Why Obstacle Racers Should Embrace Running


Photo | EpicActionImagery.com

In November 2016, I shall be competing in the UK Obstacle Race Championships. I did my first obstacle race in May 2015 but this season has been the year I really got stuck in (the mud), racing at least once a month.

As the popularity of obstacle course races (OCR) rises, the people who take part diversify. Runners, with little background in OCR, are noticeably finishing with top times in obstacle races more and more frequently. To make sure obstacle races don’t just become long runs, some companies are including more strength and technique based obstacles. It’s great that OCR can be accessible to everyone however, in my eyes it still needs to be challenging, as thats the beauty of it and also what sets it apart from generic long runs.

Each OCR, I have improved on my time. I can feel within my body that I am getting fitter, stronger and more resilient to the terrain and conditions of an obstacle race. To keep that up, I have to train harder than ever and be constantly improving my strengths and especially my weaknesses. My weakness was running.

I could clamber up an 8ft wall but it was the running where I fell short. It’s hard to improve on your time if you struggle with the run, obviously a slower pace = longer finish time.

The OCR community attracts a great group of dedicated people but I’d noticed a small percentage complaining that “runners” were winning. “Runners” being, people who run 10Ks or marathons more frequently than they participate in obstacle races. One comment from a review of a race I took part in that particularly stuck a chord was this:

“I’m an obstacle racer not a runner. There was too much running and not enough obstacles.”

Unfortunately on this occasion, due to health and safety reasons there were less obstacles than advertised as some had to be closed on the day. Of course this wasn’t ideal but I felt the company handled the situation very well… I’ve already signed up to their next race.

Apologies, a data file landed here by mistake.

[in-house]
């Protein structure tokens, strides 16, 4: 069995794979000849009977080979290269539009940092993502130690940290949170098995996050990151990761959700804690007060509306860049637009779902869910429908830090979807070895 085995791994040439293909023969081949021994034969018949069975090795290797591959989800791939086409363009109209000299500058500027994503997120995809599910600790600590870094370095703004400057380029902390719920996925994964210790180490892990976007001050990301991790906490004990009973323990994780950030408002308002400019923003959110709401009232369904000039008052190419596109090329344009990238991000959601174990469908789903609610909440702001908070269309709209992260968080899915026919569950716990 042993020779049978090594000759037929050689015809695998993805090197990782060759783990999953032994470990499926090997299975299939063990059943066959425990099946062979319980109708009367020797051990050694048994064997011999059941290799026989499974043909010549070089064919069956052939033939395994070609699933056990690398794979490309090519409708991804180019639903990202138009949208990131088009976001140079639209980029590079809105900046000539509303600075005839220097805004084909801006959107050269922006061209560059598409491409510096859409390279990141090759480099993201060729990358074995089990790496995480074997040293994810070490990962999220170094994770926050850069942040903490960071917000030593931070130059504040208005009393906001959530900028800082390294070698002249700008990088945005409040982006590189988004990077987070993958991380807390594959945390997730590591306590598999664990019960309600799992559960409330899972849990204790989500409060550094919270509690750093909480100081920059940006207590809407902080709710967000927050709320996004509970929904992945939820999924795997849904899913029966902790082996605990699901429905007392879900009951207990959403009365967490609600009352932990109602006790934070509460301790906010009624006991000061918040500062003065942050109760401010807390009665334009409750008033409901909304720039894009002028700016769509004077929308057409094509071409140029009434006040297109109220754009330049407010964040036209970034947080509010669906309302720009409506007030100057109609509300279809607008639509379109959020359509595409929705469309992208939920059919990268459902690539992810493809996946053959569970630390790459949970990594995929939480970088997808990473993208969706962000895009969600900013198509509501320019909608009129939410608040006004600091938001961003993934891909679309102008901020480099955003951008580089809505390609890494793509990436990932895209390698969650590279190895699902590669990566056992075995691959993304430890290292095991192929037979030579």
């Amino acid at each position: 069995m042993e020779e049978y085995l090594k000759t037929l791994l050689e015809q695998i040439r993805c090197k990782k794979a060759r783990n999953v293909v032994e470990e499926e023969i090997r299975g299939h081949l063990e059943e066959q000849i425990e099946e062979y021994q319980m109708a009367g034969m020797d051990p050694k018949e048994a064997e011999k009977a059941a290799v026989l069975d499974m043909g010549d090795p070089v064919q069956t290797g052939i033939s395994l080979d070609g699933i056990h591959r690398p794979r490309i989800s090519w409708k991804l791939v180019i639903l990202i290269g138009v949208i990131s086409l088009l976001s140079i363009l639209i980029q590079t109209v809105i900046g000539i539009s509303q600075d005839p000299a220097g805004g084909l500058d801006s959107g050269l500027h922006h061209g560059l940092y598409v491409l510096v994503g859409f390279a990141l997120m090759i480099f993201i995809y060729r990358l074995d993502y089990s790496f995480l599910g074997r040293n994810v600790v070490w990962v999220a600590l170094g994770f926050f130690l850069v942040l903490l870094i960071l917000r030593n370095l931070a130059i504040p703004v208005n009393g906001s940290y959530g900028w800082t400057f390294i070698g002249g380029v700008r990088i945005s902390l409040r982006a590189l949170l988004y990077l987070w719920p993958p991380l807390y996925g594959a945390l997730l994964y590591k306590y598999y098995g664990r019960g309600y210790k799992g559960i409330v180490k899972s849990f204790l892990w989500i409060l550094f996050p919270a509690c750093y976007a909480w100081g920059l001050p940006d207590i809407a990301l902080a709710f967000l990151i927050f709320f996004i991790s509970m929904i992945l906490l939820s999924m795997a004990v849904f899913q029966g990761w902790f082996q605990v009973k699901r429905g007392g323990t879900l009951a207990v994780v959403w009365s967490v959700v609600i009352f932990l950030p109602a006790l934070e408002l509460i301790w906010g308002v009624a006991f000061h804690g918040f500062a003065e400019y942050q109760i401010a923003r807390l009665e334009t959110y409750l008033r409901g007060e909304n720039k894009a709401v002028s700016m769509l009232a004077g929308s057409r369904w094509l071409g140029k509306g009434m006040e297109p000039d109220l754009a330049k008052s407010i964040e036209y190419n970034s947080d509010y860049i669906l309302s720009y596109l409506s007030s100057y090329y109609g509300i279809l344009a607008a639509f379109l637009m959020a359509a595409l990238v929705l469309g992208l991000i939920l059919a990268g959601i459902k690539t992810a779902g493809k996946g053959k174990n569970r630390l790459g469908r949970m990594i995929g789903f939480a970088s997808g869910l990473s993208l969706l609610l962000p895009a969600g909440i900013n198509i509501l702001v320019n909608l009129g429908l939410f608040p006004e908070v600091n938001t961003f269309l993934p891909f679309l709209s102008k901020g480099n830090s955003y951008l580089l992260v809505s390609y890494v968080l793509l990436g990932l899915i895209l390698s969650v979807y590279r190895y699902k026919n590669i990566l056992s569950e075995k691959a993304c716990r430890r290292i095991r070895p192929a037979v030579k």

I get the reviewers point, however, rather than slaying those who are perhaps better at running that your average obstacle racer (as it stands), why don’t we improve on our own running skills and try to equal their level? If you can’t beat them… Join them!


Run Training Views | Photo hannahelizabeth.co.uk

The distances within OCR keep creeping up with more 48km races and beyond popping up. You need be able to run safely and efficiently in order to do this. Lets not put down those who have honed their running skills, instead lets learn from them.

In order to improve my running, I joined a local running club. On the group runs, I feel inspired by those around me, push myself harder and go longer distances in shorter time. This is exactly how I feel at an obstacle race. Training with others has hugely increased my running performance and therefore my OCRs.

Interestingly, I noticed some of the runners struggled with the rocky terrain and hills at my running club. This is where my obstacle racing experience came into play. The rolling hills did not daunt me like they used too. I sprinted up them and splashed through the mud… with great joy! My obstacle training skills became transferable so now I’d like my running skills to be as well.

I will always be an obstacle racer at heart but now I am happy to call myself a runner, too.

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